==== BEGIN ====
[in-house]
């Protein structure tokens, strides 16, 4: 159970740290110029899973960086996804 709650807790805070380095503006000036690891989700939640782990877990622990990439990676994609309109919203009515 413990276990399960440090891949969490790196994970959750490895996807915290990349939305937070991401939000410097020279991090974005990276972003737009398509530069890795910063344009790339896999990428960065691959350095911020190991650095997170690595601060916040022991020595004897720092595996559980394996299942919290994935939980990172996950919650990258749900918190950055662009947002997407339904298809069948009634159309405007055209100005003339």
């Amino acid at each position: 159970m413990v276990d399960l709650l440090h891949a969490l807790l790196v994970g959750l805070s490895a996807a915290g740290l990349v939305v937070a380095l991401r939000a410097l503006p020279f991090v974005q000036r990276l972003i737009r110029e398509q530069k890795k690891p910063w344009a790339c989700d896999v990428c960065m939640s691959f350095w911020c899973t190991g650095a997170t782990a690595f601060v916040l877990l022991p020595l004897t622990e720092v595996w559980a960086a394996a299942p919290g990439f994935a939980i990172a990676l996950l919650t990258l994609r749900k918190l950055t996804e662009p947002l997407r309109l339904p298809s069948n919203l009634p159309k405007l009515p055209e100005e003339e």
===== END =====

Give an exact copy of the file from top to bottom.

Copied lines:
[in-house]
């Protein structure tokens, strides 16, 4: 159970740290110029899973960086996804 709650807790805070380095503006000036690891989700939640782990877990622990990439990676994609309109919203009515 413990276990399960440090891949969490790196994970959750490895996807915290990349939305937070991401939000410097020279991090974005990276972003737009398509530069890795910063344009790339896999990428960065691959350095911020190991650095997170690595601060916040022991020595004897720092595996559980394996299942919290994935939980990172996950919650990258749900918190950055662009947002997407339904298809069948009634159309405007055209100005003339």
């Amino acid at each position: 159970m413990v276990d399960l709650l440090h891949a969490l807790l790196v994970g959750l805070s490895a996807a915290g740290l990349v939305v937070a380095l991401r939000a410097l503006p020279f991090v974005q000036r990276l972003i737009r110029e398509q530069k890795k690891p910063w344009a790339c989700d896999v990428c960065m939640s691959f350095w911020c899973t190991g650095a997170t782990a690595f601060v916040l877990l022991p020595l004897t622990e720092v595996w559980a960086a394996a299942p919290g990439f994935a939980i990172a990676l996950l919650t990258l994609r749900k918190l950055t996804e662009p947002l997407r309109l339904p298809s069948n919203l009634p159309k405007l009515p055209e100005e003339e």